House Hearing Latest Stage for Sparring Over Affirmative Action
The affirmative action debate intensified last week as House Republicans sparred with the Clinton administration over Californias voter-approved ban on racial preferences.
Meanwhile, a top administration civil rights official expressed alarm over declining minority applications at universities in California and Texas.
The decline in such applications is "a disturbing harbinger" of what would happen across the country if affirmative action programs were eliminated, Isabelle Katz Pinzler, the acting assistant attorney general for civil rights, told the House Judiciary Committee's Constitution subcommittee last week.
She cited reports that minority applications to the University of Texas for the 1997-98 academic year have fallen 20 percent from applications for this year, while the University of California, Los Angeles, law school has admitted 80 percent fewer black students and 32 percent fewer Hispanic students this year than last year. Texas falls within the jurisdiction of a federal appeals court that has sharply curtailed the use of race and ethnicity as legitimate factors in admissions. ("Supreme Court Refuses To Weigh Race-Based College Admissions," July 10, 1996.) In California, meanwhile, state institutions are beginning to feel the effects of a decision by the state board of regents to end affirmative action in admissions.
As for the California ballot measure known as Proposition 209, the Department of Justice has filed a friend-of-the-court brief supporting groups asking the full U.S. Court of Appeals for the 9th Circuit to reconsider a circuit panel's decision in April upholding the measure. Proposition 209 bars the state and local governments from using racial or gender preferences in education, employment, and contracting. ("Calif. Measure Barring Racial Preferences Reinstated," April 16, 1997.)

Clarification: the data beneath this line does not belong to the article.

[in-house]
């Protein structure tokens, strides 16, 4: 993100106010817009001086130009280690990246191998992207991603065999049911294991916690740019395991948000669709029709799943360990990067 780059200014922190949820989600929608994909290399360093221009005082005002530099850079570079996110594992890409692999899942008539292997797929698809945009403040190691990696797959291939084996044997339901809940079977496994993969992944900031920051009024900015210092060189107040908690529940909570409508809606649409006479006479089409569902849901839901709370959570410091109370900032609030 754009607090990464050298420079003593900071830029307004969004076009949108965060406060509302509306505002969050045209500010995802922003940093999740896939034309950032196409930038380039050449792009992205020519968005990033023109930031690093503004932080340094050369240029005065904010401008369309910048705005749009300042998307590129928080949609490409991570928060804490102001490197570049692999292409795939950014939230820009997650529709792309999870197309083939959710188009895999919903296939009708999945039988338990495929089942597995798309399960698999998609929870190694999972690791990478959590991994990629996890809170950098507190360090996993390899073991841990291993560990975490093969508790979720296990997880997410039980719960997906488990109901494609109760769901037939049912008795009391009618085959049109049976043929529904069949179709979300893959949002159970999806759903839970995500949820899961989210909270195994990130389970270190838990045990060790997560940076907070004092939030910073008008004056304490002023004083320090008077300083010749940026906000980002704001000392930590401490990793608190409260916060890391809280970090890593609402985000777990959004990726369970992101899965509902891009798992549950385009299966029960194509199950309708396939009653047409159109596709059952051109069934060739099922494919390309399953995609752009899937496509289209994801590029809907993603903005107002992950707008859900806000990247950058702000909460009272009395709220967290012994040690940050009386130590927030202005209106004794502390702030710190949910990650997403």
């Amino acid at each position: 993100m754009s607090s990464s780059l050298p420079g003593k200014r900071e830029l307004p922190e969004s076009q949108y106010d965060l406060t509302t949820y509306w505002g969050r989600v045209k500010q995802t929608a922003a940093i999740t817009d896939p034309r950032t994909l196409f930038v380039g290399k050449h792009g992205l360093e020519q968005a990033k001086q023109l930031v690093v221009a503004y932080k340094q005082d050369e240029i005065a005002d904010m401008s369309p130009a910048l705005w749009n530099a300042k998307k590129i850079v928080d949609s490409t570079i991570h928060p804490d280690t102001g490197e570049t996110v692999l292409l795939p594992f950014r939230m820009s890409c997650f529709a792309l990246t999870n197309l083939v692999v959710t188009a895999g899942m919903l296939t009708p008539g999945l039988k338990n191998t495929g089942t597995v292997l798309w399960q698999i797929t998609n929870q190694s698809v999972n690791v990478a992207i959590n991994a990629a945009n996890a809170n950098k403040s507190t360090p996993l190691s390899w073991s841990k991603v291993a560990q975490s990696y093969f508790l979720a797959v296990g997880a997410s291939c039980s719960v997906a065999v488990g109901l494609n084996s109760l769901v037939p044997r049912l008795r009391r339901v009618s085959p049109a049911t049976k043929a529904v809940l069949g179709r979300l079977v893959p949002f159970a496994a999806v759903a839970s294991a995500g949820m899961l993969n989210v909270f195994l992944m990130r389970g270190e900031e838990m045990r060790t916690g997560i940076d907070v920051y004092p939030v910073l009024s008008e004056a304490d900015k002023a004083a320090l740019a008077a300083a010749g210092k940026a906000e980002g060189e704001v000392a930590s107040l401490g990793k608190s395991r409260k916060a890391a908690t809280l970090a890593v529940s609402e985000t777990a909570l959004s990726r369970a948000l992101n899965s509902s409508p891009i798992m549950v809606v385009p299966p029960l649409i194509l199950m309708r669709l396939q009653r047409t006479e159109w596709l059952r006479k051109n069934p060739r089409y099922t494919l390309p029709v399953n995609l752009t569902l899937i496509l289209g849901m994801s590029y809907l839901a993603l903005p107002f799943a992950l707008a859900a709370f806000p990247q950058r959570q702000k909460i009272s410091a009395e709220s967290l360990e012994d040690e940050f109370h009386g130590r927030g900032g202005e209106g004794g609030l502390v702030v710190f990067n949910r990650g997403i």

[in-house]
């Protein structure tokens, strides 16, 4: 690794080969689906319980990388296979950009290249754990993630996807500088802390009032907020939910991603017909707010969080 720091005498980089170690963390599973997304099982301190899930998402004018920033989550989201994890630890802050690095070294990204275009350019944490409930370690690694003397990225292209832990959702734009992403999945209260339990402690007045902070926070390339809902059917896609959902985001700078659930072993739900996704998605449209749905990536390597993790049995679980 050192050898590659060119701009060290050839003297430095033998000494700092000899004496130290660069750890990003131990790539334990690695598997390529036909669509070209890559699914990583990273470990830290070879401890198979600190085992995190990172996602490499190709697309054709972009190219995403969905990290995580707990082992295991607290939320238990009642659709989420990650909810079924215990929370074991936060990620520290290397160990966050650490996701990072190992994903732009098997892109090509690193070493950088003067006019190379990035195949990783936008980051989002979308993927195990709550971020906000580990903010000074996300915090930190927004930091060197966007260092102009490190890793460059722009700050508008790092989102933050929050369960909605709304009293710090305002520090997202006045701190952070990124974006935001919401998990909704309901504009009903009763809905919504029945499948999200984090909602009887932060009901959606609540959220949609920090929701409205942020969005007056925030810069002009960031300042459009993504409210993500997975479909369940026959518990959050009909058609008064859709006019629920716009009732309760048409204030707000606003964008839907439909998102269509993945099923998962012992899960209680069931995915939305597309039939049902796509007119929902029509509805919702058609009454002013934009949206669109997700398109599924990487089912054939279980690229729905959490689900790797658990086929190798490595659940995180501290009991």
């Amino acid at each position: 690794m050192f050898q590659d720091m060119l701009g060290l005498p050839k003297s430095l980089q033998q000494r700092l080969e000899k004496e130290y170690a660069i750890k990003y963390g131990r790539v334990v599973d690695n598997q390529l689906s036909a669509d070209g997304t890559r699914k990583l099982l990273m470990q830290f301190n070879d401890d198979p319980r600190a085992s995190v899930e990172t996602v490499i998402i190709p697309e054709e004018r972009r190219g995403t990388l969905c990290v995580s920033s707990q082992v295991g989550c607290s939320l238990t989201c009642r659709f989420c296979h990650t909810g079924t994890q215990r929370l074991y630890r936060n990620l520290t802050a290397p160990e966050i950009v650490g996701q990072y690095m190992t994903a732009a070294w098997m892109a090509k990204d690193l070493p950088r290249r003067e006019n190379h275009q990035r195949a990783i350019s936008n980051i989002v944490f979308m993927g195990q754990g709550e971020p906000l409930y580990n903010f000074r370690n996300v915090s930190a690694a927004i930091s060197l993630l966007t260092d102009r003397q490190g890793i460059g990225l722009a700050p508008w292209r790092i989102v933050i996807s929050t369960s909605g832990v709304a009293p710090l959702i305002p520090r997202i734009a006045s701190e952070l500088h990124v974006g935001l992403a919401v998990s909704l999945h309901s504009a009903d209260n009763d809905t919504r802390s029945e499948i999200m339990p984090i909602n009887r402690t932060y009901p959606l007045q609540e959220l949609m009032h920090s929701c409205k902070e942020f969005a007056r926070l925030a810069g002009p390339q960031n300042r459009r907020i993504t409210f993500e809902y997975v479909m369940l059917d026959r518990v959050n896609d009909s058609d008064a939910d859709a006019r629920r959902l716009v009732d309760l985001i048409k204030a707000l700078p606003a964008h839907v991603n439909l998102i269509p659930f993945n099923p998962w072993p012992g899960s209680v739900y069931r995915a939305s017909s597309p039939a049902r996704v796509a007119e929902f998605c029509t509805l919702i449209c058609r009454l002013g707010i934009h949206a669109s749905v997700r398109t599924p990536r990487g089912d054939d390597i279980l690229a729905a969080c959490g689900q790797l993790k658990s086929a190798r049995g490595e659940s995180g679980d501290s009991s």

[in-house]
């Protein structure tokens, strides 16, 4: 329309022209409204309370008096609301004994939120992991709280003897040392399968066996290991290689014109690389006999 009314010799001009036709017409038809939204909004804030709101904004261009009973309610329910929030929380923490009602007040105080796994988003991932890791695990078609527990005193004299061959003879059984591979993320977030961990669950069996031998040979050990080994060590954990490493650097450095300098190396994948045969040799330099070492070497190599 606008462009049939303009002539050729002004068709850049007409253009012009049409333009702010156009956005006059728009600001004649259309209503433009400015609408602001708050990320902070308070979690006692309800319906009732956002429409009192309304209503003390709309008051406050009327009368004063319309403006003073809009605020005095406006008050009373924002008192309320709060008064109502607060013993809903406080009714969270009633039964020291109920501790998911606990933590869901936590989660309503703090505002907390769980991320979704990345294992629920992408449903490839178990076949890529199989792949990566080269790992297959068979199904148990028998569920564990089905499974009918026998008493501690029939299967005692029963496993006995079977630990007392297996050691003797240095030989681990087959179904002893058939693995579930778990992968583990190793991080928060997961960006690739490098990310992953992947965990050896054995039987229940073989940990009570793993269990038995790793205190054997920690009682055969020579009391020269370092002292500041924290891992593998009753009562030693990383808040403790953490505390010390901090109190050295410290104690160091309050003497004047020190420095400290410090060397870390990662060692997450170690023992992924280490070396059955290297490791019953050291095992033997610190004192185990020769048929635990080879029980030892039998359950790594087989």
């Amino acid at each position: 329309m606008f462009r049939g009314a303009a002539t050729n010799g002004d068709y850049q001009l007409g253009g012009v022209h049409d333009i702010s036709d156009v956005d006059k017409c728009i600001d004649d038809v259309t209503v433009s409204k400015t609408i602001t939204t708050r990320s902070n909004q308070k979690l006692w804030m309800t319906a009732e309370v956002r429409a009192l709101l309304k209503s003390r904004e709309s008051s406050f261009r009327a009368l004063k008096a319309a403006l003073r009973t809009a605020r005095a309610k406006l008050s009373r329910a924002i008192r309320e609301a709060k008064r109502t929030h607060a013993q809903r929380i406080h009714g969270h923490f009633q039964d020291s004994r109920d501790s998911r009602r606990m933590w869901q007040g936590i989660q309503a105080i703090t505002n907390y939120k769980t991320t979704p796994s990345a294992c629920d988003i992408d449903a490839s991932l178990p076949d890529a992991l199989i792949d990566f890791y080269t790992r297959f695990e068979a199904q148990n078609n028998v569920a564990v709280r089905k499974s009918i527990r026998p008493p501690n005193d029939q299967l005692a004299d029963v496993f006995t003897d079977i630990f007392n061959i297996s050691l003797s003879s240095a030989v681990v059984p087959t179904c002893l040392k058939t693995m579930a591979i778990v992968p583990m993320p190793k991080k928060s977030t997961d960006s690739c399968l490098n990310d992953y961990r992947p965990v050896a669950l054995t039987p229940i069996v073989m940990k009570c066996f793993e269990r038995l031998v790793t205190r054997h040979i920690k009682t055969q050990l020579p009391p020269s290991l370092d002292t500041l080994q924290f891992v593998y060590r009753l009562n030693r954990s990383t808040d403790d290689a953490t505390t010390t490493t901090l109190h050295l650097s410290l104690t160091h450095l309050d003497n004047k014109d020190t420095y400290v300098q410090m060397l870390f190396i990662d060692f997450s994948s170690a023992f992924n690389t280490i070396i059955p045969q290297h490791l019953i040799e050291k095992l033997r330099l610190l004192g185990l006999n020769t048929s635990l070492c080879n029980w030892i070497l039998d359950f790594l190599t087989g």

Ms. Pinzler told the Constitution subcommittee on May 20 that the measure would make it more difficult for the federal government to enforce civil rights in California because it could limit the remedies available. She testified during a subcommittee oversight hearing on the Justice Department's civil rights division.
But Rep. Charles T. Canady, R-Fla., the chairman of the subcommittee, criticized the administration's position.
"It is unfortunate that our own nation's civil rights division has opted to defend the indefensible, a system that denies our people the equal protection of the law to which they are entitled," said Rep. Canady, who plans this year to reintroduce a bill that would end racial and gender preferences in federal programs.
While the Clinton administration's position on affirmative action has been attacked by conservative Republicans for at least two years, the debate is likely to heat up.
President Clinton is reportedly considering two finalists to replace Deval L. Patrick, who stepped down earlier this year as the chief of the Justice Department's civil rights division. The division oversees school desegregation cases in some 500 districts, as well as other matters.
The two finalists are said to be Judith A. Winston, the general counsel of the Department of Education, and Bill Lann Lee, the Los Angeles director of the NAACP Legal Defense and Educational Fund. Both have been attacked by conservatives as too willing to defend affirmative action.
Also much anticipated is the administration's response to the U.S. Supreme Court's request for its views on a pending case in which a white teacher has sued a New Jersey school district for laying her off instead of an equally qualified black teacher in order to maintain racial diversity in a high school's business education department.
The high court has not yet decided whether to hear the case, Board of Education of the Township of Piscataway v. Taxman (Case No. 96-679).